Yazir Henri (2003) Reconciling Reconciliation

Research, reciprocity, and relationship

MA: Can you tell us, retrospectively, what would you do the same as you did before? What would you do differently?

BB: How, where, when?

MA: Well, in your life.

Brbel Bohley: Key figure of East German Opposition

BB: I would do many things differently, wouldnt you?... What I suspect is, honestly, this is neither a question nor an answer I suspect somehow, that the people in the West have not yet comprehended that the wall is gone. They have not yet comprehended that half of yes, half of the world yes, that an empire has collapsed. It has not fully penetrated peoples awareness what this really means It should really be that, likewise, people in the West are being asked questions. If you come here and ask me questions for two-and-a-half hours, that is meaningless. it is really I who should put the questions, I mean somebody from the West, somebody from the East. It should be more like a discussion. People from the West come and want to understand, but they do not want to understand themselves. They only ask us. Well, an empire has collapsed there is something missing, do you understand what I mean?

Personal pain and life review It was not easy to take this step for me because I knew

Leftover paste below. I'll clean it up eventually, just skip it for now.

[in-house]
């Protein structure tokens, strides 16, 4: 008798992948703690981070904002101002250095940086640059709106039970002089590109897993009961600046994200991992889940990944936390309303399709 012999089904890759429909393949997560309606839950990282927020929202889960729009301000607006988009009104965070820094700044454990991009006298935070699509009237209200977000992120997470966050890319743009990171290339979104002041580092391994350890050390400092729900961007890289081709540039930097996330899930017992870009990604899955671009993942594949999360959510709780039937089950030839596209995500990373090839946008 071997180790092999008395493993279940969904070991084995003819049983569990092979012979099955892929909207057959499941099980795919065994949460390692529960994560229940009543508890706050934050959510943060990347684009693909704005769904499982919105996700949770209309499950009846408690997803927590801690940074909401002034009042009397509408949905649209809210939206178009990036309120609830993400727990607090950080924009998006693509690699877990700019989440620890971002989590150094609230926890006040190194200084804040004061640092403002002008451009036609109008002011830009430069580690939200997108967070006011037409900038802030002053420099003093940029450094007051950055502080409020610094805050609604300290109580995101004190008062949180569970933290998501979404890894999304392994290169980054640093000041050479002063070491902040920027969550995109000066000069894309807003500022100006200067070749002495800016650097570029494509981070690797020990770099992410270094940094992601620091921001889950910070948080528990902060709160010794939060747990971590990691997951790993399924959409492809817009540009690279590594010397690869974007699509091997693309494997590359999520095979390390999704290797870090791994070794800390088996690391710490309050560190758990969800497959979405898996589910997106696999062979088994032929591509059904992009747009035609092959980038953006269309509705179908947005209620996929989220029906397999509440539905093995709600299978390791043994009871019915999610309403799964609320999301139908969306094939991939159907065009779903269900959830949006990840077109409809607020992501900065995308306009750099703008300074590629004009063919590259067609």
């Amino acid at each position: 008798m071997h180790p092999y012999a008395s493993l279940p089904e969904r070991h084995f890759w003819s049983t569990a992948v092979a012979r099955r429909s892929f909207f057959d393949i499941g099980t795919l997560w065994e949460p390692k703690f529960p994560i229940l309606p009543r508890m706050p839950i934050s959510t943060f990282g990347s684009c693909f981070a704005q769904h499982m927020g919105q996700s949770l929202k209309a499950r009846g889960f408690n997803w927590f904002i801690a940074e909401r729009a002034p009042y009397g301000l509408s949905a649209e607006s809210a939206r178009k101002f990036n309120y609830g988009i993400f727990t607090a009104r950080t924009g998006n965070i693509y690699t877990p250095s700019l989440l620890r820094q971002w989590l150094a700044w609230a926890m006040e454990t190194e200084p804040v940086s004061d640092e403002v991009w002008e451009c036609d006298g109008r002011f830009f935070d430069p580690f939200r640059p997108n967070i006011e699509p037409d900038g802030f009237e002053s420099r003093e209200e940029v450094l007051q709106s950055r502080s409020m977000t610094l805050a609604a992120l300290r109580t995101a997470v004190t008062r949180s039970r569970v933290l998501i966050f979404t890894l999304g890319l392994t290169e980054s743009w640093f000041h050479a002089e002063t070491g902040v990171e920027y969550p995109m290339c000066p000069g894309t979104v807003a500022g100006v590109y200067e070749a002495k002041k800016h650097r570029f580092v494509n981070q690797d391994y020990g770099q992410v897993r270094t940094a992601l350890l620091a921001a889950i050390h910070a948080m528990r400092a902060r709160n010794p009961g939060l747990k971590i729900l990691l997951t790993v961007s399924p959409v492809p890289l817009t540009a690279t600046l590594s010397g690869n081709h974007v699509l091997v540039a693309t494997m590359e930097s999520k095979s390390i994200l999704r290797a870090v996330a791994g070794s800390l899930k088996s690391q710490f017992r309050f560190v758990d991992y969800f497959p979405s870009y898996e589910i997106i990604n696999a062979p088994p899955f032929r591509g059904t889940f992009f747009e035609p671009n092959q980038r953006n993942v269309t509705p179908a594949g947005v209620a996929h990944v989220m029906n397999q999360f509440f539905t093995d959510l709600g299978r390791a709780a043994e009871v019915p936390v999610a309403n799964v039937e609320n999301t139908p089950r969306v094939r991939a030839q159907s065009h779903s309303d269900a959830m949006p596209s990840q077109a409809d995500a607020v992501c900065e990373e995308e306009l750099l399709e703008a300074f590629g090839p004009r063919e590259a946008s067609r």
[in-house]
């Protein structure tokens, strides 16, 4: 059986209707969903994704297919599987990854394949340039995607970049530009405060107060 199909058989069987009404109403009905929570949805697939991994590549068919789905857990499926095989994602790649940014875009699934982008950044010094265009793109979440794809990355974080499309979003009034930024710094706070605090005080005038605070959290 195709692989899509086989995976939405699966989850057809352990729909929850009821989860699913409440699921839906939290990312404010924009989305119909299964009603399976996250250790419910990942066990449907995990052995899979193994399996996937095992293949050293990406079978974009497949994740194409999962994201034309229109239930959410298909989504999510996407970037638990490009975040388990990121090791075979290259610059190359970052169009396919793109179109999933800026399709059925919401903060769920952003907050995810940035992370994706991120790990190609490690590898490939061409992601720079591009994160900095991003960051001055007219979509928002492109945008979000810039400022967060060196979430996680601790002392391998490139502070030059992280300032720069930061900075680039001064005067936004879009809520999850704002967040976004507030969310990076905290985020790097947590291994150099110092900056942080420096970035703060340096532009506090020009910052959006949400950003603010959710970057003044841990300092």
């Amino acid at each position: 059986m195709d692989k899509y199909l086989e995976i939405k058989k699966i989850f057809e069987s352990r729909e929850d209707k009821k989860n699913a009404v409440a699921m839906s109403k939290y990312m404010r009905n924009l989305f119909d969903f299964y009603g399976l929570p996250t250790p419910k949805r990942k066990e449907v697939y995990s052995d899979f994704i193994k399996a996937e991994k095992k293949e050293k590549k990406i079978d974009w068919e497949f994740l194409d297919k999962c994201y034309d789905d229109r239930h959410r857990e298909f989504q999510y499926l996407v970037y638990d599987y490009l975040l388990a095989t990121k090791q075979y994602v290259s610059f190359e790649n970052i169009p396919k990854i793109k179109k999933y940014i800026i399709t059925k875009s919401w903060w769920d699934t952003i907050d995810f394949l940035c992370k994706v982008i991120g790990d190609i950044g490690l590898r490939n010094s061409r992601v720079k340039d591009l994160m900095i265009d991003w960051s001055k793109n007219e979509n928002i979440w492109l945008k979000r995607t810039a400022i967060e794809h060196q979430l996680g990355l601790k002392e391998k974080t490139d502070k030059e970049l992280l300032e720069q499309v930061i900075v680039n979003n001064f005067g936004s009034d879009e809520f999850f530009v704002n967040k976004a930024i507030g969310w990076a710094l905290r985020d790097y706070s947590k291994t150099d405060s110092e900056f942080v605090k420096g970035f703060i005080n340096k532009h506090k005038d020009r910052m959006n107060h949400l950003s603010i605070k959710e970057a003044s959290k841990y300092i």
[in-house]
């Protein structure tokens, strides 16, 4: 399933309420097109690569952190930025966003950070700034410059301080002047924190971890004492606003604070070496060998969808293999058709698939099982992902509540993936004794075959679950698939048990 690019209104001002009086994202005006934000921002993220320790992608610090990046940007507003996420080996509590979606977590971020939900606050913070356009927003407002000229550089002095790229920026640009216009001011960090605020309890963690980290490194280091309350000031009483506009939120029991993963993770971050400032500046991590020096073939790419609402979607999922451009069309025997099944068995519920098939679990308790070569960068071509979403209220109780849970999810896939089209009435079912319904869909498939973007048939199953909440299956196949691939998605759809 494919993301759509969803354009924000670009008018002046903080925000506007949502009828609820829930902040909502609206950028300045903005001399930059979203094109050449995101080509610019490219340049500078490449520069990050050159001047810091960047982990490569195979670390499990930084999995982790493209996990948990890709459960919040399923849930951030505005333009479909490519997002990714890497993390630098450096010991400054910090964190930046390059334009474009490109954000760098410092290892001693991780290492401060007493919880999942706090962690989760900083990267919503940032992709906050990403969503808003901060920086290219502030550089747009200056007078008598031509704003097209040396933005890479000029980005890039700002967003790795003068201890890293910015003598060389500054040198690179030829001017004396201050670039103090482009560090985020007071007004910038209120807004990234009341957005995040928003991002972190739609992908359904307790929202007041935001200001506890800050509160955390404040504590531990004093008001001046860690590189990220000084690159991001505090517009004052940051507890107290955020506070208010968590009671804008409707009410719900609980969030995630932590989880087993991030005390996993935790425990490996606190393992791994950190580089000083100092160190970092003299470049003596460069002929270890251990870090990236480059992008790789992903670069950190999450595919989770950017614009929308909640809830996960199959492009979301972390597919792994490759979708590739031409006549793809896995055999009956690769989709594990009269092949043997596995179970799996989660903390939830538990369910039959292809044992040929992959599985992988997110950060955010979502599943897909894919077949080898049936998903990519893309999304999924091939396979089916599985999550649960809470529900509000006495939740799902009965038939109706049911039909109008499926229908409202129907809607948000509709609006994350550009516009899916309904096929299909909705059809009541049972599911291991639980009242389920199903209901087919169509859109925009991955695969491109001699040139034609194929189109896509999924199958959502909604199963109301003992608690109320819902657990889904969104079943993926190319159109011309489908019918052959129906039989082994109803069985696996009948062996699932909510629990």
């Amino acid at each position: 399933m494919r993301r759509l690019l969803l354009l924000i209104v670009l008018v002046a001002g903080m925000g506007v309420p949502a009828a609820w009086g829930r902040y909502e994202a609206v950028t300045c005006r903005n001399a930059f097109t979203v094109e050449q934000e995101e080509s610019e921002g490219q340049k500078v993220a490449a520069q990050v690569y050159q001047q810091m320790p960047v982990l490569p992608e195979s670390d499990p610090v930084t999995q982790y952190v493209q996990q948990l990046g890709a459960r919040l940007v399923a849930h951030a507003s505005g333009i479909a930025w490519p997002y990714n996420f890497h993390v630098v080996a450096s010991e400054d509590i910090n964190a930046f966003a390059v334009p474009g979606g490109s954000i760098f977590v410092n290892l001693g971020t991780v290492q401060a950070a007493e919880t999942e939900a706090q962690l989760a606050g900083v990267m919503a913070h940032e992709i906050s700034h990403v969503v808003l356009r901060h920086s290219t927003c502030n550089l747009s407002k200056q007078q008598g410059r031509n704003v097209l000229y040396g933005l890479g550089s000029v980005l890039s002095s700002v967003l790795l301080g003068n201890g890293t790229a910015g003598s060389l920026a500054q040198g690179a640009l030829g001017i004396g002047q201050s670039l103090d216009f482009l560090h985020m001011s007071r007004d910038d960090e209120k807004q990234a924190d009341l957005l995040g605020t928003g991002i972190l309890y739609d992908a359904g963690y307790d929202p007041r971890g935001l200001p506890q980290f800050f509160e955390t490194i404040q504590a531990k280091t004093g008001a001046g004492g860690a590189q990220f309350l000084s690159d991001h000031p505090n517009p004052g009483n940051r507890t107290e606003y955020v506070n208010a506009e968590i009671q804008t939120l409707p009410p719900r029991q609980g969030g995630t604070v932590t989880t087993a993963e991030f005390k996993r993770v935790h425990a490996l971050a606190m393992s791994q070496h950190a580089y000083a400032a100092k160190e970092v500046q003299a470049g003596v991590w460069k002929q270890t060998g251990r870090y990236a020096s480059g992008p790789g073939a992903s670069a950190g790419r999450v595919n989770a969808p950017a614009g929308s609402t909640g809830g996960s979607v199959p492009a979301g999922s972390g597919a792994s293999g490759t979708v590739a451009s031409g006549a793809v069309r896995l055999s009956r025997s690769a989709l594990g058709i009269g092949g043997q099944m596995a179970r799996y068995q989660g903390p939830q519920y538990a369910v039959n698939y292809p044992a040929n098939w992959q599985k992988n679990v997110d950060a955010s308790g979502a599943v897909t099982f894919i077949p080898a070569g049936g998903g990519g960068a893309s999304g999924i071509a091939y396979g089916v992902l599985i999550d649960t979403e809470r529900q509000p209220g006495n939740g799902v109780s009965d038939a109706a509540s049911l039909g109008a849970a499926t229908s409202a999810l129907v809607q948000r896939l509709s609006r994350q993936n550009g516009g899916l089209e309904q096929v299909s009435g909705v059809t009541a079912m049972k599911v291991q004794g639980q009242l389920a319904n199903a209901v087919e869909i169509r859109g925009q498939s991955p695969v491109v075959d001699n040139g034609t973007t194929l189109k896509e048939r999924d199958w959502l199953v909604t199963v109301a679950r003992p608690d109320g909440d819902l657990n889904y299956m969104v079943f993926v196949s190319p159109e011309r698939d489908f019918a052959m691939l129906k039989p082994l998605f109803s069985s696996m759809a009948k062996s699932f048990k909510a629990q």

what had happened in Germany... I was Jewish and I knew my mother would probably be missing and not be there any more. I had had some experience with the Nazis until I was seventeen... I found it very very difficult emotionally to return to that country voluntarily. But on the other hand we were told by our comrades "who else would be there to reshape Germany and rebuild Germany if it's not these few anti-fascists who survived or came out of concentration camps?" because a majority of the Germans had been with Hitler and supported him... and for that reason I thought it was my duty to return to this country

So I returned I spent fifty years of my life on the wrong horse... [socialism] doesn't work the way I thought it would work, you see, it doesn't work, that's why I say I put myself on the wrong horseBitterness was for a long time my feeling. I was absolutely bitter after these changes. Usually, I thought to myself, my God, you have wasted, absolutely wasted your whole life, fifty years of your life you could have done all sorts of things

Whose life is it anyway? Struggling with interpretation

Not being, myself, a feminist, the "female struggle" as such never bothered me in my life. It never occurred to me. I never thought of my position at all in this sense.... Feminism... was of no moment to me - none at all. Privately, it has always seemed ridiculous... So your interpretation of the story as a female struggle for autonomy within a hostile male environment is entirely YOUR interpretation... That it was never - by any wildest stretch of the imagination - the concern of the originator of the story makes